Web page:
AQA A and AS Level Archaeology Examinations
20 October 2016
Shocked by the news that AQA have announced that it will not support A and AS Level examinations in a number of subjects, including archaeology, our Policy Committee agreed a letter, which the President has sent to AQA, on 20 October. In it, we pointed to the substantial claims for archaeology which are made by AQA themselves, which include making it "one of the most exciting subjects…the ultimate subject for an 'all-round' student, in that it combines elements of many other academic disciplines, such as Science, Art, Technology, Geography, History, Sociology and Religious Studies." The examination courses AQA have provided "challenge students to understand and use a range of evidence to draw substantiated conclusions and raises their awareness of the uncertainty of knowledge." We asked the AQA Board to reconsider their decision in the light of the benefits which the courses provide for its students.
We have received a reply from Andrew Hall, the CEO of AQA, which fails to answer these points directly, but sets out the reasons behind their decision to discontinue the courses. These appear to be primarily the breadth of the subject, and the consequent difficulty in finding examiners of sufficient competency, in addition to the comparatively low numbers of students (around 300 in 2015-16) who studied for and set the exams. Mr Hall stressed that they do not regard archaeology as a "soft" – or easier – subject, as some have claimed, and that financial considerations did not lie behind the AQA decision. The full correspondence about this, both the President’s letter to Professor Paul Layzell, the Chair of AQA’s Board, and Andrew Hall’s reply, can be seen below.
Professor Paul Layzell,
29-31 Euston Road
20 October 2016
I am writing, on behalf of the Society of Antiquaries of London, to ask you to reconsider the recent decision of your Board to discontinue the provision of A- and some AS-level examinations from 2018 onwards.
The Society of Antiquaries of London is Britain’s oldest independent learned society concerned with the study of the material culture of the past. Founded in 1707, our Royal Charter of 1751 defines the Society’s aim as ‘the encouragement, advancement and furtherance of the study and knowledge of the antiquities and history of this and other countries’. Its Fellows today engage in conservation and research, and in communicating knowledge of the past to the widest possible audience. The range of the Society’s interests covers a wide field, from the archaeology of all periods and all countries to heraldry and art history, architectural history and other subjects based on the material remains of the past.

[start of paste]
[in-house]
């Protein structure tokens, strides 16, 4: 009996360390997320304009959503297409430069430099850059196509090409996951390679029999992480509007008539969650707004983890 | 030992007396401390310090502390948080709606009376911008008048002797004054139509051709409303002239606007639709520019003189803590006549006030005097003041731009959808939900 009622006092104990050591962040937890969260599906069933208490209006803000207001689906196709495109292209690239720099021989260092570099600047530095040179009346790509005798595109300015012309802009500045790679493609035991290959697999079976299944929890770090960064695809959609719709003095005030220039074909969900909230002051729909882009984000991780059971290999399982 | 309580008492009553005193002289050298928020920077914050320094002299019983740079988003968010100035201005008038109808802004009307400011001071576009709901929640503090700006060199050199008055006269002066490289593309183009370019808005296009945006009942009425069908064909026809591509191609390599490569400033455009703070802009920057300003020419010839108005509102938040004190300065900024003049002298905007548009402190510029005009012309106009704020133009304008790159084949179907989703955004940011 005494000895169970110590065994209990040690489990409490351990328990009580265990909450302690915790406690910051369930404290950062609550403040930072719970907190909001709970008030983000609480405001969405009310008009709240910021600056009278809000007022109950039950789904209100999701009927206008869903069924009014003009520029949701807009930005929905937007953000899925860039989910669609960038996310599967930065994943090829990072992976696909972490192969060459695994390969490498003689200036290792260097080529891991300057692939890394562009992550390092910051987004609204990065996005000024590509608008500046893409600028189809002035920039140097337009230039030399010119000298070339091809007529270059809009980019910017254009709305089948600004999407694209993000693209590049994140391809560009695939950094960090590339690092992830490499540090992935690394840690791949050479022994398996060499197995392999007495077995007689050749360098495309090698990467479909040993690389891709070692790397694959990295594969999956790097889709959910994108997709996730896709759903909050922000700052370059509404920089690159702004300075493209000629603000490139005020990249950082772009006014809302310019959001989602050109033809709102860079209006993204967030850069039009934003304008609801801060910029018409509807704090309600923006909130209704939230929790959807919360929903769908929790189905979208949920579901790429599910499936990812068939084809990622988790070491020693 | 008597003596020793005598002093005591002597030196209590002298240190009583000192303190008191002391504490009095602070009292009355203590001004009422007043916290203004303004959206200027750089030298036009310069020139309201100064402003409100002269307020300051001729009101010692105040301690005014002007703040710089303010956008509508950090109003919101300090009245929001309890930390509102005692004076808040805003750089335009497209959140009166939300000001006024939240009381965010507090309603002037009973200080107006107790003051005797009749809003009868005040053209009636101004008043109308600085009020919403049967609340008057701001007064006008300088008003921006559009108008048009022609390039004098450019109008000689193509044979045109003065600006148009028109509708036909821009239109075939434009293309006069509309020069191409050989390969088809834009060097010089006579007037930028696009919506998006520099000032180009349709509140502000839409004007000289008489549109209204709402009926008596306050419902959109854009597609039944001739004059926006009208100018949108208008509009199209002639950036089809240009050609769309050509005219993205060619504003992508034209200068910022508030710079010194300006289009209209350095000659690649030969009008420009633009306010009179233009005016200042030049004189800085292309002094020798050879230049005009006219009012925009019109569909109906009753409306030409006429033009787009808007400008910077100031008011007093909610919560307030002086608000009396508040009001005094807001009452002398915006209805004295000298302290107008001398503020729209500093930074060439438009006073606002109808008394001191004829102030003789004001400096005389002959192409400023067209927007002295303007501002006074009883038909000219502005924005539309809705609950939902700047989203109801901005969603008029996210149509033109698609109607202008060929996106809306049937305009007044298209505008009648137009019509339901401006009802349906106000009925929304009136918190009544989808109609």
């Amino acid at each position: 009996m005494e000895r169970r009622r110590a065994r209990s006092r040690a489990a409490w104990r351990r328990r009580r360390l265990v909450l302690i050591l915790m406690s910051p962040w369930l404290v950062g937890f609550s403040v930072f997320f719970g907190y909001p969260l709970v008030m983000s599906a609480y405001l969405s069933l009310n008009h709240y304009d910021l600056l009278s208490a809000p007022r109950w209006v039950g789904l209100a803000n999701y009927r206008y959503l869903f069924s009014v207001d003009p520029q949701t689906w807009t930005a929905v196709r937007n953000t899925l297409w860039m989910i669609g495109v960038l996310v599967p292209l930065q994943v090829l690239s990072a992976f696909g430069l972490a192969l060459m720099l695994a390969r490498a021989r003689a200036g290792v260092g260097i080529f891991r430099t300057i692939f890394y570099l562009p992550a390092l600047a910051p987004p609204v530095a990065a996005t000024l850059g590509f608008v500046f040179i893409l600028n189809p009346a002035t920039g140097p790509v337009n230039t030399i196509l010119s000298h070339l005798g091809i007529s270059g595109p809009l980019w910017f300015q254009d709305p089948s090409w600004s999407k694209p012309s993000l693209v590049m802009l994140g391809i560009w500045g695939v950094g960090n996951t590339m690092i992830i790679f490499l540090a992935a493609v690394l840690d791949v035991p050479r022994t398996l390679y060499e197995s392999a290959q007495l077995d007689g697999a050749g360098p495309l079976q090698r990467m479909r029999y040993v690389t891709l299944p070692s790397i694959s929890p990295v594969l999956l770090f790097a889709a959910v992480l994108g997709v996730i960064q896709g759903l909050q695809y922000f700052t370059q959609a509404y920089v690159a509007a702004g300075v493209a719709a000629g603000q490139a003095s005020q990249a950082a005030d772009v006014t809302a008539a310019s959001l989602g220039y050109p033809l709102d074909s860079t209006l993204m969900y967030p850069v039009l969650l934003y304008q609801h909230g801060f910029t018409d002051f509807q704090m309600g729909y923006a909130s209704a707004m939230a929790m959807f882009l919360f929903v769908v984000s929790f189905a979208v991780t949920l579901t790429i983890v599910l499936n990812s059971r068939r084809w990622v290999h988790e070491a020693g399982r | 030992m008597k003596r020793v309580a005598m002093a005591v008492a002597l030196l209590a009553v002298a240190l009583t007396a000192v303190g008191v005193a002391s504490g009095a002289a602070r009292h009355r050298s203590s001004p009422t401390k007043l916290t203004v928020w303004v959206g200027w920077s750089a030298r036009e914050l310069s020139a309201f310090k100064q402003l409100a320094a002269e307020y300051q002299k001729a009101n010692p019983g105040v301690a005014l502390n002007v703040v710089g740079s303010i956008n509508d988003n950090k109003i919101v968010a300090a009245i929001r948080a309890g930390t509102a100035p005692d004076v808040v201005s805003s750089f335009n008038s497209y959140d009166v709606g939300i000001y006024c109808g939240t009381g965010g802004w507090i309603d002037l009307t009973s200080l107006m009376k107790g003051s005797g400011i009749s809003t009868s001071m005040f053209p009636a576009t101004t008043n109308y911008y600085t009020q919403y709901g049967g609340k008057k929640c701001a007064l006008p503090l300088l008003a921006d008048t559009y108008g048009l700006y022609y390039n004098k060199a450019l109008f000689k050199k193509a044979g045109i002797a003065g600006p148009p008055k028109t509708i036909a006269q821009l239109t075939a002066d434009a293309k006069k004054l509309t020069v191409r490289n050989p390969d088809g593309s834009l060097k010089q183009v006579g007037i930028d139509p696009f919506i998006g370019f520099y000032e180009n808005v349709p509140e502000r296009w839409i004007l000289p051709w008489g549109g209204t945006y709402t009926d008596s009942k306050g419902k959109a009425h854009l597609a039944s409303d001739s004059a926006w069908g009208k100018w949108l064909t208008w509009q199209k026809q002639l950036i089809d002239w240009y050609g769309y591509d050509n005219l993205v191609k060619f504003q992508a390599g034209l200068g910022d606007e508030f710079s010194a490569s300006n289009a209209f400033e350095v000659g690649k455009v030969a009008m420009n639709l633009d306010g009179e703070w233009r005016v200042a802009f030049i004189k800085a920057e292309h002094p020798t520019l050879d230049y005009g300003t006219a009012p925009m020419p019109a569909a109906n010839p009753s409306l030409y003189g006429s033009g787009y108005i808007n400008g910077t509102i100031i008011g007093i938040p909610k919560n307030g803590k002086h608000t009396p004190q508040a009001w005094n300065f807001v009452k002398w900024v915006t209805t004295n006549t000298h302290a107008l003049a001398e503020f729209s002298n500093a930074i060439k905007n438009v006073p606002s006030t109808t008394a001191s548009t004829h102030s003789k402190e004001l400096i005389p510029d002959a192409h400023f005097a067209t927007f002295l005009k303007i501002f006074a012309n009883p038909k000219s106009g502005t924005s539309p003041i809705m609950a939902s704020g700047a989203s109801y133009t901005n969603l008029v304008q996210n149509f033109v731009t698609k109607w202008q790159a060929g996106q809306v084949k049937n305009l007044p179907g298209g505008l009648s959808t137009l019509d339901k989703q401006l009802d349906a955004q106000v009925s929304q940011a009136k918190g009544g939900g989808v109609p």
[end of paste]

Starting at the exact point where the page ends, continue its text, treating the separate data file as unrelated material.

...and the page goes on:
We therefore recognize that understanding the past is relevant to present and future generations; that the tasks of safeguarding, protecting and disseminating knowledge about heritage are important for the world of today; and that research and debate about, as well as respect and appreciation for, the material remains of the past created by all peoples in all parts of the world are fundamental to our understanding of ourselves.
Your own AQA website makes considerable claims about the contribution made by your Archaeology curriculum. It is “the fascinating study of past human societies through artefacts, data, buildings and remnants left behind.” This makes it “one of the most exciting subjects… the ultimate subject for an 'all-round' student, in that it combines elements of many other academic disciplines, such as Science, Art, Technology, Geography, History, Sociology and Religious Studies.” The examination course you have provided also “challenges students to understand and use a range of evidence to draw substantiated conclusions and raises their awareness of the uncertainty of knowledge.” Furthermore, “your students will develop transferable skills such as research, analysis, critical thinking and essay writing skills, and they’re perfect for students who are interested in further study.”
We understand that the numbers taking this A-level every year are relatively low. Leading Archaeology departments at UK universities, however, report figures of 10 to 20 per cent of incoming students having studied Archaeology at either AS or A level. This course of study and qualification thus contributes significantly to a pathway via advanced study to a career, and indeed does so especially amongst older students returning to education after breaks and other activities in their lives. The course therefore has a value in terms of widening access beyond the mere numbers involved.
We also understand that AS and A level introductions to these subjects must necessarily be preliminary. Nonetheless there has been considerable time invested in the design of these courses, making them highly valuable in themselves, while in the case of Archaeology much that is positive can be made of the extent to which the subject requires techniques and skills to be acquired and applied, in a disciplined and forensic way, to evidence from the past. Your own appraisal of the subject quoted above makes an excellent case in this regard.
In summary, we regard this withdrawal of Archaeology, among a number of other subjects, from your curriculum as an unfortunately retrograde step. It will deny students enthused in many ways about the material remains of the past one of the key ways in which they can pursue, understand, and enhance that interest. We call on you to reconsider.
The Society's statement of values, which were agreed by Council earlier this year, guide the Society's Policy Committee in all areas.